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So he had been reading the file, but because he was away from the pub and the alcohol had stopped flowing, he’d fallen asleep. So he ended up on the floor, and someone came looking for the file, and then the knife had been planted.
Why hadn’t he been killed too? Was he nothing more than a deflection?
Charlie pulled out his phone and called the office. If the police were there, he wondered whether it would be answered. It rang out a few times, and then a voice came on, meek and nervous. It was Donia.
‘Don’t react,’ Charlie said, talking low so that no one passing by could hear him. ‘If the police are there, just say that Charlie isn’t in the office at the moment.’
There was a pause, and then she repeated what he had told her, that Charlie wasn’t in the office.
So the police were there already. They had moved fast, had obviously found the body, although he realised that the link with Billy Privett sent the investigation straight there.
‘I was reading Billy Privett’s file last night,’ he said. ‘I need to know if it was taken.’
‘I don’t know if I can help you,’ she said, her voice quiet.
‘I need to know about the file, Donia. Is Linda talking to the police?’
‘Yes,’ she said, her voice a whisper.
‘Can you go into my room for me? It will be on the desk, or perhaps on the floor.’
Another pause, and then, ‘What do I do?’
He tried to picture the scene, the police everywhere, but he knew they wouldn’t be able to take all the files. They would want Billy’s though.
‘Just find it,’ he said, some desperation creeping into his voice. He knew what he was going to ask her to do, and it was wrong. Donia was just a kid, a wannabe lawyer looking for some work experience, but he couldn’t think about that. ‘Try on the floor in my room, near to my desk. If it’s there, just put other files on top of it, and my dictation machine. They won’t expect it to be there. Bluff it, say that it’s my typing pile.’
There was a pause, and then the phone went quiet. She had hung up.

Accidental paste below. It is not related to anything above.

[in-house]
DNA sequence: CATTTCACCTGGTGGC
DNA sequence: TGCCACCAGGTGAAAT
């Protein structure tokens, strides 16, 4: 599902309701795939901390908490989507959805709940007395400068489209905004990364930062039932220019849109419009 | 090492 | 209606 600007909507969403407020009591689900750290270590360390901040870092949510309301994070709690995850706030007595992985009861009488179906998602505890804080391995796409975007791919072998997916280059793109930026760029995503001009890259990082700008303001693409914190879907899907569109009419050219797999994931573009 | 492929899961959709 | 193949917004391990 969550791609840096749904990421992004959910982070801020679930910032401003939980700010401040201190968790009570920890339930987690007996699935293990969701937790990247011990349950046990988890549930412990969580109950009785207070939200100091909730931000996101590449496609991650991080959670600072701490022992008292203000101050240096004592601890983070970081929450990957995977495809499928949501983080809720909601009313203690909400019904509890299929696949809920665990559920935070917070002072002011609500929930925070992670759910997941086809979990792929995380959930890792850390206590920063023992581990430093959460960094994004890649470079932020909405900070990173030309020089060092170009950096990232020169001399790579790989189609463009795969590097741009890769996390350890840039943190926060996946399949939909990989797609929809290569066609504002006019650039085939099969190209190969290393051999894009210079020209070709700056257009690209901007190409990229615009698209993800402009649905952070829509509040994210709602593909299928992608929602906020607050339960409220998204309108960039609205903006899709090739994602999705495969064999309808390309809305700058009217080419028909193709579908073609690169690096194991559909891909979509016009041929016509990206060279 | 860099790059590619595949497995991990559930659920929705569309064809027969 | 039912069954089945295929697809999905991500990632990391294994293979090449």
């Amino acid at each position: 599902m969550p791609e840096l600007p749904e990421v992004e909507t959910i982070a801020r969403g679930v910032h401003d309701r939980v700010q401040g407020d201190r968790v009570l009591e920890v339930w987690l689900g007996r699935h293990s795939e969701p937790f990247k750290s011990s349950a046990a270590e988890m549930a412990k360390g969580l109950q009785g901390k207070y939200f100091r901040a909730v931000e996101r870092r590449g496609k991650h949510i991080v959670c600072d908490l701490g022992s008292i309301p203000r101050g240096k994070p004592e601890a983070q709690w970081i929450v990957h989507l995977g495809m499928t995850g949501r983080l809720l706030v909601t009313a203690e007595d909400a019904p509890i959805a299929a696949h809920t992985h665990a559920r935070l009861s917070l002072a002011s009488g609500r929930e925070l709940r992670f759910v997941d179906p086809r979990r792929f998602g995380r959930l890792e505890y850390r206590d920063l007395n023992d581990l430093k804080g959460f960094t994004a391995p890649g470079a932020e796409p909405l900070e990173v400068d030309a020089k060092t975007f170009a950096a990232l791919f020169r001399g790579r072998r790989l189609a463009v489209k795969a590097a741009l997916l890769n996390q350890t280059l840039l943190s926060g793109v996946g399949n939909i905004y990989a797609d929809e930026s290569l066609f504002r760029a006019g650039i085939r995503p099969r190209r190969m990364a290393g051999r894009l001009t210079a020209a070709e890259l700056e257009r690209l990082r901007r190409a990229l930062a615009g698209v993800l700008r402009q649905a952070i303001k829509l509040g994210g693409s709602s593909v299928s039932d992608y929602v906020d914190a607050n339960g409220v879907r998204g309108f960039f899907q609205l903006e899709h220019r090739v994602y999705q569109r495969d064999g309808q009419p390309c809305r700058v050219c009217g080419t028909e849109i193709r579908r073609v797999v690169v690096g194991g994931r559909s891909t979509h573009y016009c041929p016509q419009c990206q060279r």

Charlie paced up and down and gripped his phone, almost threw it into the quarry. He would have to go to the office for the file, if he was going to get it at all. But what alternatives were there? He could just come out of hiding, blame it all on a bad hangover and invite them to prove something against him. But that was too risky, and he wasn’t ready for a prison cell. No, he had to see what was in the file, if it was still there.
Then his phone buzzed in his hand. He looked at the screen. A text.
Got file. Im in weekly rental flat. Marshall Ave. 66. Fl 6. Go there. Donia.
Charlie looked at the screen, unsure what to make of it. It could be a trap. He didn’t know Donia’s number, so how did she know his? The police might be behind it.
He knew one thing though; he had few options.
He texted her back. OK. Then he turned away from the quarry edge and started jogging towards the town.
Sheldon came down the stairs, rubbing his hair dry with a towel, dressed in Ted’s old clothes; jeans that hung low on his hips and a shirt that revealed the bones in his shoulders. They showed how much weight he had lost, but at least they were clean. As he walked along the hall, Ted was standing in front of a microwave oven, and as he got closer, the smell of curry drifted towards him.
‘Emily has gone away to her sister’s,’ Ted said. ‘This is the best I could do at short notice. Jake hasn’t got beyond the microwave with his cooking skills, but I found this in the fridge. Chicken Madras.’
Sheldon smiled. ‘That’s perfect,’ he said. ‘Did I have anything to do with Emily going?’
‘Yes, you did,’ he said, a scowl appearing for a moment. ‘She was expecting more visits from you and couldn’t stand the thought of me being locked up.’ He sighed. ‘It was more than that though.’
‘What do you mean?’
‘You remember the girl in the car? Well, she believed me about that, or at least she said she did, but there is that small part of her that doubts me, because it sounds implausible, doesn’t it? It sounds like bullshit, but I can’t change what happened, and Emily knows that since Alice died, well, we’ve been pretty quiet in the bedroom.’
‘I don’t need to know this,’ Sheldon said.
‘I know that, but who do I have to talk to?’ Ted said. There was some desperation in his voice, as if he needed to explain himself, his words coming out quickly. ‘Alice being killed affected both of us badly. I dealt with it by becoming more vocal about it, but Emily just retreated. She spends hours in Alice’s room, just lying on her bed, hoping that one day Alice will walk back in. I can’t blame her for not being interested in sex anymore. Hell, I don’t think I’m too bothered. It just wouldn’t seem right to be so carefree, as if we had forgotten about her already. But Emily thinks I’m lying, just to be kind, because I’m a man, and we have urges, right? So there is a small part of Emily that wonders if I was with that girl, because I just needed something, like some closeness, or even just a release. And so I could see it in her eyes, that if I lied about that, perhaps I lied about Billy Privett, and that I did kill him.’
‘So Emily thinks you killed Billy?’
Ted shook his head. ‘No, she doesn’t, because she knows me, but there is a small part of her that is not prepared to rule it out, like with the girl.’
‘I’m sorry if I made it worse,’ Sheldon said. ‘I just haven’t been myself lately.’